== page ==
Managers have a position of authority vested in them by the company, and their subordinates work for them and largely do as they are told. Management style is transactional, in that the manager tells the subordinate what to do, and the subordinate does this not because they are a blind robot, but because they have been promised a reward (at minimum their salary) for doing so.
Managers are paid to get things done (they are subordinates too), often within tight constraints of time and money. They thus naturally pass on this work focus to their subordinates.
An interesting research finding about managers is that they tend to come from stable home backgrounds and led relatively normal and comfortable lives. This leads them to be relatively risk-averse and they will seek to avoid conflict where possible. In terms of people, they generally like to run a 'happy ship'.
Leaders have followers
Leaders do not have subordinates - at least not when they are leading. Many organizational leaders do have subordinates, but only because they are also managers. But when they want to lead, they have to give up formal authoritarian control, because to lead is to have followers, and following is always a voluntary activity.
Charismatic, transformational style
Telling people what to do does not inspire them to follow you. You have to appeal to them, showing how following them will lead to their hearts' desire. They must want to follow you enough to stop what they are doing and perhaps walk into danger and situations that they would not normally consider risking.
Although many leaders have a charismatic style to some extent, this does not require a loud personality. They are always good with people, and quiet styles that give credit to others (and takes blame on themselves) are very effective at creating the loyalty that great leaders engender.
Although leaders are good with people, this does not mean they are friendly with them. In order to keep the mystique of leadership, they often retain a degree of separation and aloofness.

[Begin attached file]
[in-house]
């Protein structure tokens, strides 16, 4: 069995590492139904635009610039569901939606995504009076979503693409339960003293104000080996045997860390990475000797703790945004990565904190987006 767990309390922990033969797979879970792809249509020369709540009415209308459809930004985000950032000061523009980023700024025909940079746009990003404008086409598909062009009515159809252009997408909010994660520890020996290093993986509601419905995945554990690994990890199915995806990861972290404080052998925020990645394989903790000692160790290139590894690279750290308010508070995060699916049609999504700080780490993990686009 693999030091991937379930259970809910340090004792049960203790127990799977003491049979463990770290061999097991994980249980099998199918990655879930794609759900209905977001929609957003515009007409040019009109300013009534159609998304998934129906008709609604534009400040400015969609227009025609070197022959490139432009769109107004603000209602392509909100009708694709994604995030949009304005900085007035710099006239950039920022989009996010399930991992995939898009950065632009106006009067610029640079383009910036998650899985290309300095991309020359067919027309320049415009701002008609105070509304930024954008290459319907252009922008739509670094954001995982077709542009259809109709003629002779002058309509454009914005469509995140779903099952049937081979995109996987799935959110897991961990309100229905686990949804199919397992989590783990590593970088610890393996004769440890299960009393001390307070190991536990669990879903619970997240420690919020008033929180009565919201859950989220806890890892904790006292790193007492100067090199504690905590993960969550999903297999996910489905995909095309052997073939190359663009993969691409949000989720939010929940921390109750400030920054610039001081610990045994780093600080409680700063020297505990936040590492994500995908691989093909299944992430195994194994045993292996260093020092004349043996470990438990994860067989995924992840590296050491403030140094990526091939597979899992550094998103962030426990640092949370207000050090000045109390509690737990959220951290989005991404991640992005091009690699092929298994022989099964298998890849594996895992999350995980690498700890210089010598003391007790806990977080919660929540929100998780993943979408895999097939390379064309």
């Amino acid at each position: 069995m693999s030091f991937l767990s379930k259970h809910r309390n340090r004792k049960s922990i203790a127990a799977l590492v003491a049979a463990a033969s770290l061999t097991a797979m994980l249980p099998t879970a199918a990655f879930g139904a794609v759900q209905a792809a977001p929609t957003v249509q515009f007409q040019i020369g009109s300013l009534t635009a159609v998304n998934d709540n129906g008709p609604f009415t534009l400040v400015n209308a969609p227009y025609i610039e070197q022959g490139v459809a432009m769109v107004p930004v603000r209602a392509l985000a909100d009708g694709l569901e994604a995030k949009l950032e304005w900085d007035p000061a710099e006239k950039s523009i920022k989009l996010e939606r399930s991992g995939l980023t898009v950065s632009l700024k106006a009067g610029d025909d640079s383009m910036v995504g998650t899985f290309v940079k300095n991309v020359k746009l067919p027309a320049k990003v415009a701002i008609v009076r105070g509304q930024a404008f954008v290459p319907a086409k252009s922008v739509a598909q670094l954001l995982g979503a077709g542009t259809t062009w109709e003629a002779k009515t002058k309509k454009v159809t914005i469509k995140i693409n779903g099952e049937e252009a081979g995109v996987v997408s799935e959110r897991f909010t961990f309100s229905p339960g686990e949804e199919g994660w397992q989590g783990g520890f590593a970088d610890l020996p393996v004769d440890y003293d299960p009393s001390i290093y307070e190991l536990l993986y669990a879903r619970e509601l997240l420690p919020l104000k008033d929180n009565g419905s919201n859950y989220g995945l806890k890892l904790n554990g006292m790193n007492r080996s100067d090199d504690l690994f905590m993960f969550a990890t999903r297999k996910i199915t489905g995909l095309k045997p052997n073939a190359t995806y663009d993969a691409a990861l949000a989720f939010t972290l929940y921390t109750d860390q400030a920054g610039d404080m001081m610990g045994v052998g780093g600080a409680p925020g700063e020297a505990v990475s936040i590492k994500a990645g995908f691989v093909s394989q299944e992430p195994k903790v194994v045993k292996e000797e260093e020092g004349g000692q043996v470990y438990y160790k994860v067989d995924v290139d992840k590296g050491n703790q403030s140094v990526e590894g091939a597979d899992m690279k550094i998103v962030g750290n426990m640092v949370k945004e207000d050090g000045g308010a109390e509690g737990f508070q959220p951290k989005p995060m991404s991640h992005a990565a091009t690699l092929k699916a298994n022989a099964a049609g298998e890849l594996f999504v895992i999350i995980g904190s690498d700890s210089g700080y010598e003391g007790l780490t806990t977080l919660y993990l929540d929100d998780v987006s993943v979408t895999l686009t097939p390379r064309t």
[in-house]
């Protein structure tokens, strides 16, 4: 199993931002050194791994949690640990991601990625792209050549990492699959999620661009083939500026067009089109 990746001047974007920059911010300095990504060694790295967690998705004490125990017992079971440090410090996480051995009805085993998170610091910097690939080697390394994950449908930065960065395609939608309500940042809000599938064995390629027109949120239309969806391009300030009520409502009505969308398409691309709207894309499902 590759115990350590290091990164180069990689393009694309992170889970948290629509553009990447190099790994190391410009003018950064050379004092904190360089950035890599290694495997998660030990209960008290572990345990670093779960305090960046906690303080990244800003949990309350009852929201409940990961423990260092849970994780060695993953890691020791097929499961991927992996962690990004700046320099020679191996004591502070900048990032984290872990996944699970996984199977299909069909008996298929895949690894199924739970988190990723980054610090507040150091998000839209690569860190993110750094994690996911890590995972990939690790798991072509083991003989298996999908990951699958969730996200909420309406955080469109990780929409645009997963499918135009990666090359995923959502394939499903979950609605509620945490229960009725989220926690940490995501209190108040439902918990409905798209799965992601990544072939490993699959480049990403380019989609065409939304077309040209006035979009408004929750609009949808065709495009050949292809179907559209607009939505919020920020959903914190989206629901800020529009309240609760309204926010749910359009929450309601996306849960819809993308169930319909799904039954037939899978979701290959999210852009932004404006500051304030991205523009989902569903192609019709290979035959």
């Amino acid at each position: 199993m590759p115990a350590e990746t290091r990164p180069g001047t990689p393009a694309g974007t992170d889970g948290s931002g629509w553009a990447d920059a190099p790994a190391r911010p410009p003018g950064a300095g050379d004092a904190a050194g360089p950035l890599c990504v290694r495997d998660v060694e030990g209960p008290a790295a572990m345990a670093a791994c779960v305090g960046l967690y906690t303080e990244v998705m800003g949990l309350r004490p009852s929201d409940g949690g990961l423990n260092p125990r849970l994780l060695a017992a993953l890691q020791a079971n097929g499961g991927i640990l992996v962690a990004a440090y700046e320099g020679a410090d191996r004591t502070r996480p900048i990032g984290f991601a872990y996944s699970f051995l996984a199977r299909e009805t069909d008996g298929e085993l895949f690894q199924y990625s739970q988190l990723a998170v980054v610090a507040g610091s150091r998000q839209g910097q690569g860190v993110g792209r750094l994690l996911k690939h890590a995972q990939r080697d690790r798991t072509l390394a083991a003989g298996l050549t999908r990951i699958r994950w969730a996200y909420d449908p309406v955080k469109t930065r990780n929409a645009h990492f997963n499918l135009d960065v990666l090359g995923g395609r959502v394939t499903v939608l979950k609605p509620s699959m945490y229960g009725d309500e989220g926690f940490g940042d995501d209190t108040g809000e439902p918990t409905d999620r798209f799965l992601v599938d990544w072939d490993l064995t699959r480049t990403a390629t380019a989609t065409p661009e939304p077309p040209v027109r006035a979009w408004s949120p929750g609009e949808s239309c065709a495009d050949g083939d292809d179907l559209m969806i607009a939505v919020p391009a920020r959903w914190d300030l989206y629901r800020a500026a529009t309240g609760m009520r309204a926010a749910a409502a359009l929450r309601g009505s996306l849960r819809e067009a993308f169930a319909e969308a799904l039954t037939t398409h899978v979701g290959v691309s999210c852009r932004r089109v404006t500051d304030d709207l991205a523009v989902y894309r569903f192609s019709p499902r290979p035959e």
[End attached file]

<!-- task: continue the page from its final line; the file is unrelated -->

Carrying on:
This does not mean that leaders do not pay attention to tasks - in fact they are often very achievement-focused. What they do realize, however, is the importance of enthusing others to work towards their vision.
In the same study that showed managers as risk-averse, leaders appeared as risk-seeking, although they are not blind thrill-seekers. When pursuing their vision, they consider it natural to encounter problems and hurdles that must be overcome along the way. They are thus comfortable with risk and will see routes that others avoid as potential opportunities for advantage and will happily break rules in order to get things done.
A surprising number of these leaders had some form of handicap in their lives which they had to overcome. Some had traumatic childhoods, some had problems such as dyslexia, others were shorter than average.
Very interest topic. This is the actually the bain of today's management.
I always look at the defination of leaders and managers in such, leaders SERVE the people he leads and a manager EXPECTS to BE served by the people he leads.
2 very different purpose and 2 very different outcomes. The higher we go, the more service we do. Not the other way around. Gandhi was one great leader, why? Because he was a great giver and a great servant. Look at any charateristic of a great leader and you will find him a greater servant.
Very different defination from what we know leaders are like today because they forgot that it begins with being a servant. And in forgetting this they become only a manager.
cheers and smiles.